Background Checks for Tenants

This is your way to verify that the impressions you have of your applicants are true. Everyone who wants to rent my house has to fill out an application form. I will select usually the top one or two candidates, based on the processes mentioned above, and then call all the references and former landlords listed on the application form.

Always try to verify the references by telephone. You wouldn’t be the first landlord to be given a fake reference, and people will often give more candid opinions when you speak to them.

I don’t run credit checks, but I do like to see copies of their paychecks. I do a criminal background check by searching county court house records, and I check the sex offender’s registry list.

A high priority for me is that they make enough money to pay the rent. Don’t go by what they say; go by what their paycheck says.

They may say, “So anyway, my wife/girlfriend is going to get a job in a couple of weeks, and we operate a successful E-bay business, so the rental payments won’t be a problem.” Weeks turn into years and all the while they will have trouble making their monthly payments. Someone who has a stable, good paying job is an ideal tenant.

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4 Responses to “Background Checks for Tenants”

  1. […] from bad tenants, and we all know that a few will always slip though our “infallible” screening process, is to use the month-to-month […]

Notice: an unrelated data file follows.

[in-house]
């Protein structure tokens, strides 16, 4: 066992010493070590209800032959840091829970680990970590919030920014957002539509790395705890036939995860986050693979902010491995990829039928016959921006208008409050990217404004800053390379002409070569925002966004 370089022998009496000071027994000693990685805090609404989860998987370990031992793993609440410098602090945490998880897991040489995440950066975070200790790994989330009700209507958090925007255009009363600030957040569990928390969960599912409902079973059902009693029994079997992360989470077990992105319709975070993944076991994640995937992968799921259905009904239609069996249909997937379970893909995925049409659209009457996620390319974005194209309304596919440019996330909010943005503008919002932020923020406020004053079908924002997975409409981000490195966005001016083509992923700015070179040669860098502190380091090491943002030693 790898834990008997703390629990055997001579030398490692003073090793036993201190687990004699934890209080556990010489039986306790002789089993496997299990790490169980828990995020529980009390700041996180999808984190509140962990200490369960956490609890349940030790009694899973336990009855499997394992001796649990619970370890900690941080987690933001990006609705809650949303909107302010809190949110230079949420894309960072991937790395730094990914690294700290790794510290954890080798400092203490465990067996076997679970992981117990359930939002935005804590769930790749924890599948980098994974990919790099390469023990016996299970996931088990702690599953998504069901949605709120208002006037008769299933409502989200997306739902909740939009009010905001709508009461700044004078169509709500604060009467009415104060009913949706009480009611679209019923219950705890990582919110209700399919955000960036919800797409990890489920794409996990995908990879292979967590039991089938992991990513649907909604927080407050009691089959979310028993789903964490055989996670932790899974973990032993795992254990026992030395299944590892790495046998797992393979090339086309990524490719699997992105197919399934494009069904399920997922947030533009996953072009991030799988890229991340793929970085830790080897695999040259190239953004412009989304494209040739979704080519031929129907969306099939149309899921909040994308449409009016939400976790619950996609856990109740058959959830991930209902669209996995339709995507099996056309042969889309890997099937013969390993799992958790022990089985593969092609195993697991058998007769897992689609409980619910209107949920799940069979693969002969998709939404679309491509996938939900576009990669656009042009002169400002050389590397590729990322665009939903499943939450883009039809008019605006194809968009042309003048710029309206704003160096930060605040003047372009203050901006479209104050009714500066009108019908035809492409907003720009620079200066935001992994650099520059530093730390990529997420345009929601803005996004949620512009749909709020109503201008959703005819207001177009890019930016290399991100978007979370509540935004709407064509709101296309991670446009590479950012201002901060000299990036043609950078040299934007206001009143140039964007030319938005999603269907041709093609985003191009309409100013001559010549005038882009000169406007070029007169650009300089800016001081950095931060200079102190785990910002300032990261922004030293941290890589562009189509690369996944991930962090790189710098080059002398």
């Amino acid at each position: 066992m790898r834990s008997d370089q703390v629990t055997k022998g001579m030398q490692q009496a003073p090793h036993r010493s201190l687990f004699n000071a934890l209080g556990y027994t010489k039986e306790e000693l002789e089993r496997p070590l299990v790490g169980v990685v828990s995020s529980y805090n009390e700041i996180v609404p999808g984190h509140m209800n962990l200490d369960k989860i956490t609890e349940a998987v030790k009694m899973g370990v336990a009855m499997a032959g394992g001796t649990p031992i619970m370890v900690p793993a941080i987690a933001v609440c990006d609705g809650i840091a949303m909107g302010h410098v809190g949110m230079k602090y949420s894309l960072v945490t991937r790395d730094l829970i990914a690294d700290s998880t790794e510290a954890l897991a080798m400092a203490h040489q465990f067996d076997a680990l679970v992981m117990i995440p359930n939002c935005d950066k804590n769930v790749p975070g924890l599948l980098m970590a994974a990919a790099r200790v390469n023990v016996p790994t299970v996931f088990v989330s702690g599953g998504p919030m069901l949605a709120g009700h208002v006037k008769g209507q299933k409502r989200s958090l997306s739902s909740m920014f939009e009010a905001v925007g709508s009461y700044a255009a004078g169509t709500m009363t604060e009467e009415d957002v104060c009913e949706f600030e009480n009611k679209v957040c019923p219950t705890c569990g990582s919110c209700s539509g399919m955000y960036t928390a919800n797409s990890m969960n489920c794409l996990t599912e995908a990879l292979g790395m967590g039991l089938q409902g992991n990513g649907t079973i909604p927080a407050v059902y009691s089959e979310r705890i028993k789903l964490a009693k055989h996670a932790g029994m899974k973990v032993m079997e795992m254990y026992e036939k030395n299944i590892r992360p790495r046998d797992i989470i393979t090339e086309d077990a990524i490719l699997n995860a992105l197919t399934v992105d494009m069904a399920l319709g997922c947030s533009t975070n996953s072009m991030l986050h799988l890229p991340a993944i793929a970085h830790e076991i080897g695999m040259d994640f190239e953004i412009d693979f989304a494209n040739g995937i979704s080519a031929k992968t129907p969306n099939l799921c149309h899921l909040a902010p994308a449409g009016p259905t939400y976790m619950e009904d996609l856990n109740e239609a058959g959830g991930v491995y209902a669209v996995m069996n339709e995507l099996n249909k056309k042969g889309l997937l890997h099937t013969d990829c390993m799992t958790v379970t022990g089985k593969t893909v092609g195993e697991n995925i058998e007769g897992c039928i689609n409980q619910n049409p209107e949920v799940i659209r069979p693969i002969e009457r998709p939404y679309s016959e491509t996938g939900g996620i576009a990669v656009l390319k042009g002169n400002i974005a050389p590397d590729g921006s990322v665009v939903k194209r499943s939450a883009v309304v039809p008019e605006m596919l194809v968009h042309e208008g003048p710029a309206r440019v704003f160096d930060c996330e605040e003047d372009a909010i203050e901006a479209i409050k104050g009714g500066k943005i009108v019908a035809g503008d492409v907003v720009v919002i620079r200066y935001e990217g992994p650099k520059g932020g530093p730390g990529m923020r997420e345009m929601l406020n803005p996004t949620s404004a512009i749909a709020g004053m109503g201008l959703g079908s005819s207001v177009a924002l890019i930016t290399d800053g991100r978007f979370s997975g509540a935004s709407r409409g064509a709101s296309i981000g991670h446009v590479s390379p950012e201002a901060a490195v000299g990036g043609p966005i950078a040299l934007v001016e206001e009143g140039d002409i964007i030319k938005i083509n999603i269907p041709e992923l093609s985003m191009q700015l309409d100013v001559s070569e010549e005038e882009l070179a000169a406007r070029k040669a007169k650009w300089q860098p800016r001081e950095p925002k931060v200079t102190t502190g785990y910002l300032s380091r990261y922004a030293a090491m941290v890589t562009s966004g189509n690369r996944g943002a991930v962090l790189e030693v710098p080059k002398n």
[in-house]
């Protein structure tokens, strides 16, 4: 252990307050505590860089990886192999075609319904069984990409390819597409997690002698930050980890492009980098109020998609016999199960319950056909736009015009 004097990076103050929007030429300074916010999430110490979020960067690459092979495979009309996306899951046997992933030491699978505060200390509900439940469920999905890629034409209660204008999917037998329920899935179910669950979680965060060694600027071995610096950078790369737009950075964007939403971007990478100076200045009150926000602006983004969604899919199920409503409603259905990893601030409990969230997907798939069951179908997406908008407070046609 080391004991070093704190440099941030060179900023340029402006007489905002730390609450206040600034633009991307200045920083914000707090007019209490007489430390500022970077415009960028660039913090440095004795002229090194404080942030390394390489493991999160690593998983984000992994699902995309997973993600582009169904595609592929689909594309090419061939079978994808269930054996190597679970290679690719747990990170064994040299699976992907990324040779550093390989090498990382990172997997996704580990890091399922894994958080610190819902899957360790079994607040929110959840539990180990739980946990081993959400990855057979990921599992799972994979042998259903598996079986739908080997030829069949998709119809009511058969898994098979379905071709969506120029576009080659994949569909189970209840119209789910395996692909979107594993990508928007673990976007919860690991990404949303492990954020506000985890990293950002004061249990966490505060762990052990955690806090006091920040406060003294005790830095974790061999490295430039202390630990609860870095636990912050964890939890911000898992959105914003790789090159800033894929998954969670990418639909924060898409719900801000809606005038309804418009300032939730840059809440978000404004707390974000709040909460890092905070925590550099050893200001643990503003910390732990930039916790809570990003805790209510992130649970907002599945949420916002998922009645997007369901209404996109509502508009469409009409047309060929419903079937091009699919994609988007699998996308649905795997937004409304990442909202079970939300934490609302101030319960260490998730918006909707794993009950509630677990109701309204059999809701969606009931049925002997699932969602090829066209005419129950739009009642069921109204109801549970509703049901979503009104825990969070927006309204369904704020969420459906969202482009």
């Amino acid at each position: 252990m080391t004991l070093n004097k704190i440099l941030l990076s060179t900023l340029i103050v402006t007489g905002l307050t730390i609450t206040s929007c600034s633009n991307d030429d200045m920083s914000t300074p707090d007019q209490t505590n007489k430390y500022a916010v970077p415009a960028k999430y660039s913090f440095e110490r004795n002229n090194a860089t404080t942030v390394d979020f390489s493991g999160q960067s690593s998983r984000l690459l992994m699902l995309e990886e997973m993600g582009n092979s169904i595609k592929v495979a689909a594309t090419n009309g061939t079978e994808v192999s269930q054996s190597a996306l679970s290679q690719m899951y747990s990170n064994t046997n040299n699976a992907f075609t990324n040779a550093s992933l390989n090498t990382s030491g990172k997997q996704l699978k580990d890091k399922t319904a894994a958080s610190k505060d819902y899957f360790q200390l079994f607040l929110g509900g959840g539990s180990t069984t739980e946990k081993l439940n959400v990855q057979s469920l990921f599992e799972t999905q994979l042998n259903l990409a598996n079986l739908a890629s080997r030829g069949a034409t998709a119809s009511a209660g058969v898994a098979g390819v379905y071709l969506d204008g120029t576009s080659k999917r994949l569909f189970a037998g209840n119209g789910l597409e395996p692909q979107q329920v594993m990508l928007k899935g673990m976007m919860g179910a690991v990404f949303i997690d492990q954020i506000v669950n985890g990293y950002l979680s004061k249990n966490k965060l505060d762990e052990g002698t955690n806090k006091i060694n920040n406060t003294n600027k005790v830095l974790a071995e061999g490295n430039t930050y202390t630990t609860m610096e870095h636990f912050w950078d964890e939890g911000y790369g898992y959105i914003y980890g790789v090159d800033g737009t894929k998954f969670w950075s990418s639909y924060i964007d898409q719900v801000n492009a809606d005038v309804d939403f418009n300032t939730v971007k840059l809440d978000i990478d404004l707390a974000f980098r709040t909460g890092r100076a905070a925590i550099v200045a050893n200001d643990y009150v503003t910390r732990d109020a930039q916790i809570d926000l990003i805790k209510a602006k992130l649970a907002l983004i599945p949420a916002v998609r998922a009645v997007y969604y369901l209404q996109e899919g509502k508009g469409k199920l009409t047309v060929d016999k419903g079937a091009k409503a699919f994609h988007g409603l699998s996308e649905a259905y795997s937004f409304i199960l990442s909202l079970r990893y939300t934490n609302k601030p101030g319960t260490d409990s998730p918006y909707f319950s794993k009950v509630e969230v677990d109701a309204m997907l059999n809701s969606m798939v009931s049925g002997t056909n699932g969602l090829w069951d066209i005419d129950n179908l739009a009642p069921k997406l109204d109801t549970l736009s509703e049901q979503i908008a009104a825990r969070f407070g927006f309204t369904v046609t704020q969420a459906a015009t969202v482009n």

2. […] Have the tenants fill out an information sheet, requiring them to list previous places they lived, list bank account info, job info, etc. Call all […]

  3. […] Becoming a landlord is the major obstacle most investors face in this business. Tenants can be cause migraines and make life difficult for us. There are two approaches to deal with this drawback. First, remind yourself that you can learn to deal with tenants only by doing it. The more you do it, the better you get., and the financial reward makes it worth it. Secondly, the 1997 Taxpayer Relief Act home tax credit allows you to sell a house you have live in for 3 of 5 years, and pay no federal income tax. In this approach, you never deal with tenants, but you also lose one of the greatest advantages or home ownership – long-term appreciation. […]

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